The second question concerns the role of the extraordinary weather conditions that are recorded in the text: a storm with huge hailstones that killed most of the enemy soldiers (Josh 10:11). Deadly hailstones still occur today. The golf-ball-sized hail that occasionally occurs in the US can be fatal. (I won’t forget having to hide under a bridge once to escape such hail.) However, much larger hailstones have fallen occasionally. In Bangladesh, hailstones the size of grapefruit killed 92 people in 1986, and 246 people died in India in 1888; as recently as 2009 there were 14 fatalities during a storm in China.2 Hailstones grow in tall cumulonimbus clouds, which can be miles high. Taller clouds produce larger hailstones, so these clouds must have been exceptionally tall to produce hailstones large enough to kill people.3

       Can we work out what actually happened when Joshua asked God to keep the sun in the sky? We can only theorize. But before I do that, let me tell you about the evening my family and I set up camp beside Lake Isabella in California. When we arrived, we should have known something was wrong – the parking lot and lakeside were empty. At first, it seemed as though evening was falling early, because the sun descended behind abnormally tall clouds over the western hillsides. These clouds created an amazing sunset that lasted for several hours. Even after the sun had long disappeared behind the hills, the tops of the clouds reflected its light down to us in a hundred shades of red. The sun had already disappeared over the horizon, so it was technically nighttime, and yet it still seemed like early evening. The light was being transmitted from the tall clouds as if they were a giant prism high enough to see the sun that had disappeared around the globe, and also to see us. On hills we could see what was creating this extraordinary cloud: a huge forest fire that was raging uncontrollably across the countryside. It was this fire that had kept all the better-informed visitors away from the area. The blaze was so great that it was creating its own weather system, so in addition to the smoke and soot that it threw up, the heat produced a cloud that was perhaps a mile high in front of the setting sun. It was a disaster that created a beautiful and prolonged afternoon and evening for us.

Joshua’s prayer

So let’s come to my theory. We are told in Joshua 10:12 that when Joshua prayed, the sun was “over Gibeon” (in the west), so it was already starting to descend, and that “the moon stopped” (v. 13), so it was already visible, as it often is on afternoons just before full moon. This prompted him to pray for more time because he thought the day would end before they had caught up with the enemy. The enemy were running from both the Israelites and also the hailstones because, we read, “more of them died from the hail than were killed by the swords of the Israelites” (v. 11).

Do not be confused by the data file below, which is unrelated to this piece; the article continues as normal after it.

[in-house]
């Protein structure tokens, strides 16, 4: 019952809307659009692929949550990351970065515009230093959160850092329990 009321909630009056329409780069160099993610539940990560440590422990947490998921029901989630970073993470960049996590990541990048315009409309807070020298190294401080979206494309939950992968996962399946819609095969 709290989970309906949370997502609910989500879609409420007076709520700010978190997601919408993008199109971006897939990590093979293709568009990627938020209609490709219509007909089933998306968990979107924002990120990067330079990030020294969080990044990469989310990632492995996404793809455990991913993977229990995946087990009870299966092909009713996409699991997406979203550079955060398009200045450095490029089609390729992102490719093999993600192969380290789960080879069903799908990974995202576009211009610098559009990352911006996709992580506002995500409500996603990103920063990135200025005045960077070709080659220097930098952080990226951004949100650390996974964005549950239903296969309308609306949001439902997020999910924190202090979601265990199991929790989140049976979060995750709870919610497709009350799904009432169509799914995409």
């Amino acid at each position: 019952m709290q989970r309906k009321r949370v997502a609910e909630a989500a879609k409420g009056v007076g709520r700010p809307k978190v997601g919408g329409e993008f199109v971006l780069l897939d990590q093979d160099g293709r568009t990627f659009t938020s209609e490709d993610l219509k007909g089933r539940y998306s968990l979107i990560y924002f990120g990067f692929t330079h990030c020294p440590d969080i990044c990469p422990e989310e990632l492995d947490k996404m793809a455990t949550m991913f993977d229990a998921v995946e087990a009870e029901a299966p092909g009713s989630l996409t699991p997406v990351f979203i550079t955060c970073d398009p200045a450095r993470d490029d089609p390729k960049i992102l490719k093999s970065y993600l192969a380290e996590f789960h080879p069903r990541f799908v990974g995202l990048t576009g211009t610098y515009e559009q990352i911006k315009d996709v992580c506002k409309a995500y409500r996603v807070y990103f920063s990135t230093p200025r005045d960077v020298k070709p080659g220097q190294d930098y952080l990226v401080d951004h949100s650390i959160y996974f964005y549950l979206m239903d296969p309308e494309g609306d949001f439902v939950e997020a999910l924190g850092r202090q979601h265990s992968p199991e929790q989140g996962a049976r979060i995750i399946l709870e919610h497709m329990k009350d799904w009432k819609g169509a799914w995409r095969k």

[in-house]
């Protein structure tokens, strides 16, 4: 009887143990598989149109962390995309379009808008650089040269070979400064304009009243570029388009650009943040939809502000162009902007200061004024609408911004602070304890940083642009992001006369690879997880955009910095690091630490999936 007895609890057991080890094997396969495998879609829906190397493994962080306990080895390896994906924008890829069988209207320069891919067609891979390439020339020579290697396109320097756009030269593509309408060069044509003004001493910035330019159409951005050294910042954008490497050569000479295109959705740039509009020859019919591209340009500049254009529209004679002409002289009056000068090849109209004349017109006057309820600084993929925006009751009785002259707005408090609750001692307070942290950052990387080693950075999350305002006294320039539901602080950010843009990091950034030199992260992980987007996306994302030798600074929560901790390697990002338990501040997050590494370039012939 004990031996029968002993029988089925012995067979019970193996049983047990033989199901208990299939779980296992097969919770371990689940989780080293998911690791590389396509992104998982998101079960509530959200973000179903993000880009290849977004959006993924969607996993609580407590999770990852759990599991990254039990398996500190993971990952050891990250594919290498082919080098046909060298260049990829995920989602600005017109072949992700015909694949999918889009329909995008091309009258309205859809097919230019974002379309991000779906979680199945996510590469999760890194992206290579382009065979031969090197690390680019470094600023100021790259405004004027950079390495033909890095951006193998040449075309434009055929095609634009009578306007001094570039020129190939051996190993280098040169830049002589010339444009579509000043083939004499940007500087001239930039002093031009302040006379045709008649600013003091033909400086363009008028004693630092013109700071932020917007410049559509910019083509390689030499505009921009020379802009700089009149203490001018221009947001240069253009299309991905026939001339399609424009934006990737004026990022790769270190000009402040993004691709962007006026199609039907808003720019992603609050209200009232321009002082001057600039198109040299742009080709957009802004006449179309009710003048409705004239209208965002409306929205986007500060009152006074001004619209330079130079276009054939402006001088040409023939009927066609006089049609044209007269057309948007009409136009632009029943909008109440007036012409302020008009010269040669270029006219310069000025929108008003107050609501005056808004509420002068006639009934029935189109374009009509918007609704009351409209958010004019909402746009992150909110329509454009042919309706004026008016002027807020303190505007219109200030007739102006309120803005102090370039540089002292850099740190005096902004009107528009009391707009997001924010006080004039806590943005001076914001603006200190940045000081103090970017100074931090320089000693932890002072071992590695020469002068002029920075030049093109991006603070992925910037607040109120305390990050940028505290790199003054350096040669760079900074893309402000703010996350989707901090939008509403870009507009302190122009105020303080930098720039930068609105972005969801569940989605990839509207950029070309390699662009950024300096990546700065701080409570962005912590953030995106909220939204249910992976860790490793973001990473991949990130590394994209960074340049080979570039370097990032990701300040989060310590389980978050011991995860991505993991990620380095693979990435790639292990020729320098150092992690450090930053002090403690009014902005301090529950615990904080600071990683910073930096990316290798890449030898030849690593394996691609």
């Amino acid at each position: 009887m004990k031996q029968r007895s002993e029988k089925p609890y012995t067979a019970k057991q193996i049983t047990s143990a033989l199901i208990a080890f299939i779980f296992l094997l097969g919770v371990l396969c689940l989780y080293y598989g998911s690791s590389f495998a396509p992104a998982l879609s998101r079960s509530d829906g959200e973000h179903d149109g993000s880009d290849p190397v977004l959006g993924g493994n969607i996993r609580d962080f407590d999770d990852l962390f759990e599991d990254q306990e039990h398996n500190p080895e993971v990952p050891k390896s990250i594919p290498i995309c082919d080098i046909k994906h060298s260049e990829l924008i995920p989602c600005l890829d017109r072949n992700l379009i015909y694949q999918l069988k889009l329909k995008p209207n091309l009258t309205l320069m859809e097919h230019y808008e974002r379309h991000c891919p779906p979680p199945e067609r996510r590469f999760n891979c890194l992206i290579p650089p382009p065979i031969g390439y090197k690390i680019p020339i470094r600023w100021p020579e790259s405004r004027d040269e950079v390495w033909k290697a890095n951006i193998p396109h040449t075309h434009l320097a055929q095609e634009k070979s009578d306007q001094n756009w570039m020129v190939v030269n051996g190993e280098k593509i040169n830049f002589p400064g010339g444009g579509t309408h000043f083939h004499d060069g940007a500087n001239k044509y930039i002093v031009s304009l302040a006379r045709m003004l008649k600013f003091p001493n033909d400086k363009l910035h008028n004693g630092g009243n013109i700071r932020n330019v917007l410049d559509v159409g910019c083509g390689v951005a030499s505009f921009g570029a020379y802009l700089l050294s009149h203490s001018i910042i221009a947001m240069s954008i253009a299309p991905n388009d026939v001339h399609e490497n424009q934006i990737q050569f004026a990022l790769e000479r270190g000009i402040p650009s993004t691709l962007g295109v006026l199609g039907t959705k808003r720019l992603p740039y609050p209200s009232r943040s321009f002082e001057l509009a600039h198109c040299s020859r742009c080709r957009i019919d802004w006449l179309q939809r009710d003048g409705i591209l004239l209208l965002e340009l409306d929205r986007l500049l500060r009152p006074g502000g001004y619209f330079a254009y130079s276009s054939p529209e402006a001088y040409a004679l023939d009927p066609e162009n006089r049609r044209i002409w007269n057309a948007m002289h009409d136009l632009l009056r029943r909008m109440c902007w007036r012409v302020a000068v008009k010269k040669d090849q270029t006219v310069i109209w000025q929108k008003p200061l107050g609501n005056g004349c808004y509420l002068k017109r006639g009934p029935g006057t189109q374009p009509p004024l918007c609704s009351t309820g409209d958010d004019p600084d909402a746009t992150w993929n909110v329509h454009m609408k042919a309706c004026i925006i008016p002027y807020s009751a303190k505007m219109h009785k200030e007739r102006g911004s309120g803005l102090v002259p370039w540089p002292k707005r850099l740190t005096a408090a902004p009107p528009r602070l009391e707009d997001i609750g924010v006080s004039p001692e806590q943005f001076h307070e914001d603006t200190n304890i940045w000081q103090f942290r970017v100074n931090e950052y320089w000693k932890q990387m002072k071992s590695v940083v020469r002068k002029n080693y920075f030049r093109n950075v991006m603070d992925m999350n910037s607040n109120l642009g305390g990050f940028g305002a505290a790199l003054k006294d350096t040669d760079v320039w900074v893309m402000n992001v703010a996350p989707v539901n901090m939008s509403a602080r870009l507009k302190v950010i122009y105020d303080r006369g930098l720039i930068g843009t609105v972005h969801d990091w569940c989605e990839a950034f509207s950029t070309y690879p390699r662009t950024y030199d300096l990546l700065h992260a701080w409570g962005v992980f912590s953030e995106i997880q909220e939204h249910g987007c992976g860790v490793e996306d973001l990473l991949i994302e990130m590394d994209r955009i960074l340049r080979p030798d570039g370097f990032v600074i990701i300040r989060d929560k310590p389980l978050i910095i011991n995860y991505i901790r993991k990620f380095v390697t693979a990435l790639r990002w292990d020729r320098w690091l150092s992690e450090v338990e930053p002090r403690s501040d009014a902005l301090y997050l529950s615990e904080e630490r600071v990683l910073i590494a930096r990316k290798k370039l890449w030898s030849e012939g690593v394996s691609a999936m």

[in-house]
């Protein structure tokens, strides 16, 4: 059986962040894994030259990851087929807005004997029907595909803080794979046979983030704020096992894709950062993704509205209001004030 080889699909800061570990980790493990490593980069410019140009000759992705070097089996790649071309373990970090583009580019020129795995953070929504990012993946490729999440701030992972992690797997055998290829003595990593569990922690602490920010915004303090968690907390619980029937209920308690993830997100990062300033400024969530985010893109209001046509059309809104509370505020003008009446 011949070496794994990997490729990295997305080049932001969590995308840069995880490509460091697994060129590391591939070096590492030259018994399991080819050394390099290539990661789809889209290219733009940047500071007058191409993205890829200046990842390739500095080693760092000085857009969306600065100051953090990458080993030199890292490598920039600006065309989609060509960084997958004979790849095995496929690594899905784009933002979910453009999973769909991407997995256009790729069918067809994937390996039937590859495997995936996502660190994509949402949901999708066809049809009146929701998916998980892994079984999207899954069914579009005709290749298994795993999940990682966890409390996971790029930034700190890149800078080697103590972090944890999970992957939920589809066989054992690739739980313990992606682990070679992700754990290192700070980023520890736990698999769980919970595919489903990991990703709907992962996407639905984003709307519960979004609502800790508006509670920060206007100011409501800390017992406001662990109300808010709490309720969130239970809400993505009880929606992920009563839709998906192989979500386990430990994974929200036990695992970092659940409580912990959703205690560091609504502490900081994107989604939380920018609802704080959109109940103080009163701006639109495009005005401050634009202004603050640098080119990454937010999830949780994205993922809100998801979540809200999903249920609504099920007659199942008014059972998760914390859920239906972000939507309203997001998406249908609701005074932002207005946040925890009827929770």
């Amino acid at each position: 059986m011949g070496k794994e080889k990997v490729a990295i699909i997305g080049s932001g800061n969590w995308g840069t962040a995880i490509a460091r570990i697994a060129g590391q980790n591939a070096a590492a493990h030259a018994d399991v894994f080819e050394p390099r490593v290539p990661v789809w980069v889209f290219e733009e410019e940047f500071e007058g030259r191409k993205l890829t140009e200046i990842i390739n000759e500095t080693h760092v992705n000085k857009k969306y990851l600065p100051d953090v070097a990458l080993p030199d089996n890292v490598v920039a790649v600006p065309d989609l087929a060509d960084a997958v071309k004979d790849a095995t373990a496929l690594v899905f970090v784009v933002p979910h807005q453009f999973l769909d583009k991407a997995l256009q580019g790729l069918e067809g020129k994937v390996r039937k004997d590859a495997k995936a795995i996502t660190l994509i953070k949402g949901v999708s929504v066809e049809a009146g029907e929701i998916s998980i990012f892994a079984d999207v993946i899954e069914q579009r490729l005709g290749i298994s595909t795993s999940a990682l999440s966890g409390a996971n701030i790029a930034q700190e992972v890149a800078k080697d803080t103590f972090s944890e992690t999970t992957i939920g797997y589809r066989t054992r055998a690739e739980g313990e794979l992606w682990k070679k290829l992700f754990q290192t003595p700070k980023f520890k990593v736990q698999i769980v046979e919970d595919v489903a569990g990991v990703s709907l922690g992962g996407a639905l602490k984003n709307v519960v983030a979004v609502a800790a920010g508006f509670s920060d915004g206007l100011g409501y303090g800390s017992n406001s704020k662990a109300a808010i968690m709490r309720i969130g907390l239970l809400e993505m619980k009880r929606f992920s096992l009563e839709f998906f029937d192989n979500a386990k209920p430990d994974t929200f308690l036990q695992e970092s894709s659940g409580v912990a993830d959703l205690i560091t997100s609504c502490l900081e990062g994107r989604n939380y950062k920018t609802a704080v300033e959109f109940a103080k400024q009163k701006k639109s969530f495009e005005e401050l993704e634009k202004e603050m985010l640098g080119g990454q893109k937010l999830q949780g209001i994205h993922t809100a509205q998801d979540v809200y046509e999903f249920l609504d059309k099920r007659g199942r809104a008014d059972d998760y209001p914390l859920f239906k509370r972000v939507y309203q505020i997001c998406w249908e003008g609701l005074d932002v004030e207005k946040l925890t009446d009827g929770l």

The Israelites had come to Gibeon from Gilgal in the east, and the enemy ran toward Beth Horon in the west. The tall storm clouds must have been in the west because they were pelting the enemy with hail, though not the Israelites. This means that the sun was disappearing behind these western clouds. It would have made it seem like evening had come early, and Joshua would have started worrying about losing the light.

       However, these clouds not only precipitated an early start to the evening – they also prolonged it beyond normal nightfall. Like my family’s incredible evening at Lake Isabella, the clouds would continue to deflect the sunlight to light up the land, even after the sun had set below the horizon. The taller the clouds, the longer the sunlight is deflected, and we know the clouds must have been extremely tall to produce such huge hailstones. Normal storm clouds can be a mile high, but clouds that produce such extreme hailstones can be ten miles high.4

       The evening on that day was therefore longer than anyone had ever experienced, starting much earlier and ending later than normal, due to those extraordinary clouds. But how long was it? Measuring time without a watch and without seeing the position of the sun (which had disappeared behind the cloud) is very difficult, especially on a day filled with exciting events such as a military victory. The sun disappeared from view long before sunset because the extraordinarily tall clouds were to the west – so Joshua’s men had no indication of time for much of the day. They knew that it was still daytime, because light was coming through the cloud and they could still see clearly, but it must have seemed like an unending evening that extended even beyond the normal sunset. However tall the cloud was, it could not add an extra day of daylight – but it could have felt like it.

Book of Jasher